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Faces of the rodeo: Fans and a legend return decade after decade


James Cheng / msnbc.com

Legendary calf roper Dean Oliver, 81, an eight-time world champion, still comes to the National Finals Rodeo every year, working as a grip for a television crew so he can stay close to the action.

LAS VEGAS – With eight world titles in calf roping and three all-around championships on his resume, Dean Oliver is a rodeo legend.

His name carries a lot of weight, and he probably could use it to score just about any seat in the house at the National Finals Rodeo if he wanted. But Oliver is not the kind of guy to take something for nothing. Besides, to him, he already has the best seat in the house.

Oliver, 81, has worked as a grip on a television crew for the past 10 years. He takes his job seriously, keeping the camera man’s cable curled up nice and neat and tucked out of the way, not unlike the rope he learned to master more than 60 years ago. The job allows him to roam with the cowboys by the bucking chutes and to bask in the atmosphere he loves.

“I used to sit up in the grandstand and watch it, then I got a chance to do this,” Oliver says in the measured, relaxed tone of a man at home in his environment. “It’s kinda fun.”

Unlike many rodeo competitors, Oliver was not born into the sport. His father was a pilot -- not a rancher – near Boise, Idaho. He would fly coyote hunters low to the ground, letting them lean out the door and shoot the predators to keep them away from the sheep. If anything, Oliver expected to end up a pilot like his father. But when his dad died in a plane crash, a 10-year-old Oliver, one of seven children in the family, was thrust into the working world. He worked at ranches and dairy farms, toiling all day for three or four dollars.

When he was 15, Oliver snuck into a rodeo with his brother and watched a calf roper win $300, and “that kinda planted a seed in me.” Oliver had no background in rodeo, and neither did his family, so he taught himself how to rope fence posts. He soon bought a horse and started competing in amateur rodeos.

“I wasn’t very good because I didn’t have any calves, but it didn’t take me long,” Oliver said. “I just kept improving that way.
“When I got to where I was winning a little I bought some calves and then I got to practicing more, then I started winning. I just liked it. It was fun, more fun than working on a dairy farm all day.”

When Oliver was 25 he bought a farm, paying $60,000 for 80 acres. He has upgraded since then, but still lives just outside of Boise and still raises cattle and hay to this day.

Oliver has seen much change in rodeo during his 60-plus years in the sport. He says calves nowadays tend to weight about 200 pounds, as much as 150 pounds lighter than they were in his day. He also says the athletes are quicker, and he marvels at the level of talent in his sport.

“Cody Ohl, Fred Whitfield, Trevor Brazile, Stran Smith, the Cooper brothers, all of them are tough,” he says. “They’re quick. They’ve been roping since they were 10, 11, 12 years old. I never even started roping until I was 20. So you can see the advantage of them.”

And Dean Oliver has the best seat in the house to watch them work.

James Cheng / msnbc.com

Long-time rodeo fans Berth and Jack Watson take in the action at the National Finals Rodeo at the Thomas and Mack Center in Las Vegas. Sunday, Dec. 5, 2010. Jack, 86, and Bertha, 79, have attended every NFR since 1959, when the event took place in Dallas.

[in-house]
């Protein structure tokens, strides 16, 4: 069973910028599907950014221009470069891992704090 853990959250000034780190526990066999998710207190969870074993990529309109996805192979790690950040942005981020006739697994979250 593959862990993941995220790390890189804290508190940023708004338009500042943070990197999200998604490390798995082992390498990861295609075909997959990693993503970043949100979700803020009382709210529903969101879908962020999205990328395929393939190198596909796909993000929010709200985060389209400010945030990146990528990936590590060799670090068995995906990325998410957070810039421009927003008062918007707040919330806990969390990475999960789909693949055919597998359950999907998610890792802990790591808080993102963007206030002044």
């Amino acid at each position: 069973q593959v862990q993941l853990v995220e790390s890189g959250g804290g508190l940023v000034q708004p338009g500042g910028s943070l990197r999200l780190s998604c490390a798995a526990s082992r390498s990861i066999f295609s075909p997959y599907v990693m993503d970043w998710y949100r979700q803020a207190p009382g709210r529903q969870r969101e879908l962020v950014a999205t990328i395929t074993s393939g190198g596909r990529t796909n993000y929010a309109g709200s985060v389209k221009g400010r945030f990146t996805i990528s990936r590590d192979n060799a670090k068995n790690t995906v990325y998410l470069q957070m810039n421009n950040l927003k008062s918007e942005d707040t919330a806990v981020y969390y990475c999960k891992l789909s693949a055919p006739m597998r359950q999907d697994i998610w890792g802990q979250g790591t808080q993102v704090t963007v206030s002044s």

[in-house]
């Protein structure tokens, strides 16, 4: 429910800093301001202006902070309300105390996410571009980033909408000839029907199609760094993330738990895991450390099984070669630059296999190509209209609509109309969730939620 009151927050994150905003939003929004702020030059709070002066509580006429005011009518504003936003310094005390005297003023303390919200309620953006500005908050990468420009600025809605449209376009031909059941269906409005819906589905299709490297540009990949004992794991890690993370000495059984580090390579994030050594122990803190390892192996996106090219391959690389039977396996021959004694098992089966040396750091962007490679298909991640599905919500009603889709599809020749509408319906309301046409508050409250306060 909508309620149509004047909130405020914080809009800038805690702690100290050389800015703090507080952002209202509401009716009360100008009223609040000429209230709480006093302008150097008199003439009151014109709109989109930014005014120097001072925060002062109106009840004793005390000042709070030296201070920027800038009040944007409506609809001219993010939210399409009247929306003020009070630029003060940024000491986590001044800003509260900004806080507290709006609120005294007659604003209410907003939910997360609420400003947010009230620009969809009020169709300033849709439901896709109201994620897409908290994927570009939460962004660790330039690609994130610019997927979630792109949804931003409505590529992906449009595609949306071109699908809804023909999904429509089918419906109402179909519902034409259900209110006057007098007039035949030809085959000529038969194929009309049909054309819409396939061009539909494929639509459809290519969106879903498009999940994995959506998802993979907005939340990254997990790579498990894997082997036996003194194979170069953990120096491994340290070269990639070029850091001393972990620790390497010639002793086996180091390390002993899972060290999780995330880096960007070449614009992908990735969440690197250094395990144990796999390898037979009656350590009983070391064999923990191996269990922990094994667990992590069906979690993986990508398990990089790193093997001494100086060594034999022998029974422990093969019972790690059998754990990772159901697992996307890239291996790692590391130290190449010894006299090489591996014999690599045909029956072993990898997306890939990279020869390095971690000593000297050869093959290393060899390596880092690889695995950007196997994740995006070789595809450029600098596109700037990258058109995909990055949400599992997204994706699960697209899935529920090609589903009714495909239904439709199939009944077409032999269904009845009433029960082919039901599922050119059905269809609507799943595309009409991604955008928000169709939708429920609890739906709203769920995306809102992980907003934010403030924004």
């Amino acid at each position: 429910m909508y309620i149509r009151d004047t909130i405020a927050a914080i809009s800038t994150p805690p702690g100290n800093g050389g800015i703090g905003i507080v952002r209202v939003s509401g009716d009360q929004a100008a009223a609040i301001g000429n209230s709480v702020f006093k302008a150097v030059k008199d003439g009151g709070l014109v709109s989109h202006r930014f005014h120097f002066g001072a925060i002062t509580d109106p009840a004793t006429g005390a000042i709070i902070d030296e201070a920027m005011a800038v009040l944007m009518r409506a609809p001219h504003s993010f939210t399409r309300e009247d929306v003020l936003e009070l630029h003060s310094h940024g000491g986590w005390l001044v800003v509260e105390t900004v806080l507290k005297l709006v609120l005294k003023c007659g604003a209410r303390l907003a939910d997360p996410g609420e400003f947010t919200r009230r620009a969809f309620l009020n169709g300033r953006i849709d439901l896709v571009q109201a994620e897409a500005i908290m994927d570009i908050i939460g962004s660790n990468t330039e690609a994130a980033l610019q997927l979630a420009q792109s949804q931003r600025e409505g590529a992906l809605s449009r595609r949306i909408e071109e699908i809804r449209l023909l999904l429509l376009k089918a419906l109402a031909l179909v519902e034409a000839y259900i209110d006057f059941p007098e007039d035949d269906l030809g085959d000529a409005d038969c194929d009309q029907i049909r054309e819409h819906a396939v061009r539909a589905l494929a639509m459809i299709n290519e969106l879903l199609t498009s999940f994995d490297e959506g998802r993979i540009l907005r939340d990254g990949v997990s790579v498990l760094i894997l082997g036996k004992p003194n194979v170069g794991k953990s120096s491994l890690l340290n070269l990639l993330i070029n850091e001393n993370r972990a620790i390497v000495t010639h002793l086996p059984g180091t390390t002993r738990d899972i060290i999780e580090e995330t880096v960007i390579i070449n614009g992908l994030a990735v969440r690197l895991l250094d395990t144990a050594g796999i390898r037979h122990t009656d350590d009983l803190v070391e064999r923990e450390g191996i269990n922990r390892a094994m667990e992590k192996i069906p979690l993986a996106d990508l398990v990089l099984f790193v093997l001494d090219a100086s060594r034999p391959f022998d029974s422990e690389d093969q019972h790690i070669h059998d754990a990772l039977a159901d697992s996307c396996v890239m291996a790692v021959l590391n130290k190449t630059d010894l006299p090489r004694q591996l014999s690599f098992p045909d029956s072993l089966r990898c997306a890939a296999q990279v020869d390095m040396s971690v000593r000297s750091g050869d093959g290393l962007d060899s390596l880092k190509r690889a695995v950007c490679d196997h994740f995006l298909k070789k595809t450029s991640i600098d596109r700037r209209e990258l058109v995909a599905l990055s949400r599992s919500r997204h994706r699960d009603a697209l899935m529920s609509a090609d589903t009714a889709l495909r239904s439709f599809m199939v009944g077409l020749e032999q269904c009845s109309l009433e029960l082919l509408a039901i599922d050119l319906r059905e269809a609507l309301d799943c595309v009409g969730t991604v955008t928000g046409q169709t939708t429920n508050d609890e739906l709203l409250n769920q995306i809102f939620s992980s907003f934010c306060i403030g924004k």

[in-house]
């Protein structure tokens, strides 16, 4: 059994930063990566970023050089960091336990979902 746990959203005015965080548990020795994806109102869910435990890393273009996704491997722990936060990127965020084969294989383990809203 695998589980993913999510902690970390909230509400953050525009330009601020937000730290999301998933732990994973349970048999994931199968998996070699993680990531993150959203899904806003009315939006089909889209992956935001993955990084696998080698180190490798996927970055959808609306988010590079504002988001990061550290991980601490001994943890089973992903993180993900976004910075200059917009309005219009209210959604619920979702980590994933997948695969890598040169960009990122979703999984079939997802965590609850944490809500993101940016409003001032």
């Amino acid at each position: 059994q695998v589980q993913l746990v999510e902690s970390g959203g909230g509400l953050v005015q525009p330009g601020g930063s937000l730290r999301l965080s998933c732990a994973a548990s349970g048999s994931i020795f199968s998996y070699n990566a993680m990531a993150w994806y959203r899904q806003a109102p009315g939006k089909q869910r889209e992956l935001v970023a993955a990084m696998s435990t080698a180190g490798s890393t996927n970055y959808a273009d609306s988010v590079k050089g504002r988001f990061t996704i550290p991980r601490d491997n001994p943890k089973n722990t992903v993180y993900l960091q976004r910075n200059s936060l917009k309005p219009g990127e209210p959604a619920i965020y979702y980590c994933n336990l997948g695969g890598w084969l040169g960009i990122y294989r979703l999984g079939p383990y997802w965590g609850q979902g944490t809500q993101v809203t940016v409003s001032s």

Some people are rodeo fans, but to place that label on Jack and Bertha Watson would not do them justice.

The Watsons have attended every National Finals Rodeo since 1959, watching the event in Dallas, Los Angeles, Oklahoma City, and for the last 25 years, Las Vegas. That’s the same vacation each year for 51 straight years, and they wouldn’t have it any other way.

Jack Watson, 86, a former bull and bareback rider who also fought in World War II in the Pacific theater, says that he and Bertha, 79, pack their car each winter and leave their home in Ruidoso, N.M., for the NFR. They choose driving over flying because, as Jack puts it, “we’re here 15 days and take too many clothes.

“I don’t like being X-rayed (at the airport) because I’m bashful,” Jack says with a grin, motioning to his wife, “I don’t want them looking her over, either.”

They have witnessed many memorable moments in their 51 years attending the National Finals Rodeo, but Jack didn’t hesitate when asked his favorite: having prime seats to watch Freckles Brown ride Tornado in 1967 in Oklahoma City. In a six-year career, Tornado never had been ridden, and Brown, a month shy of his 47th birthday at the time, seemed an unlikely candidate to pull of the feat.

“He was an impossible bull,” Jack says, shaking his head, “and Freckles was the first one to ride him.”

But it’s the everyday moments and the family atmosphere that keep the Watsons coming back year after year.

“The families are all together,” says Bertha. “They help each other, like if you have a son or daughter who wants to compete. So it’s really like now it’s one big family here with all the contestants and their families. That’s what good people are.”
And they don’t plan to stop coming to the place they love the most.

“We’re gonna be here at every one,” Jack declares, “because when we die, we’re gonna have them put our ashes out in the arena so we’ll still be here.”

See Faces of the Rodeo: The cowboys. Get to know some of the top competitors in rodeo, and find out what they love about their sport.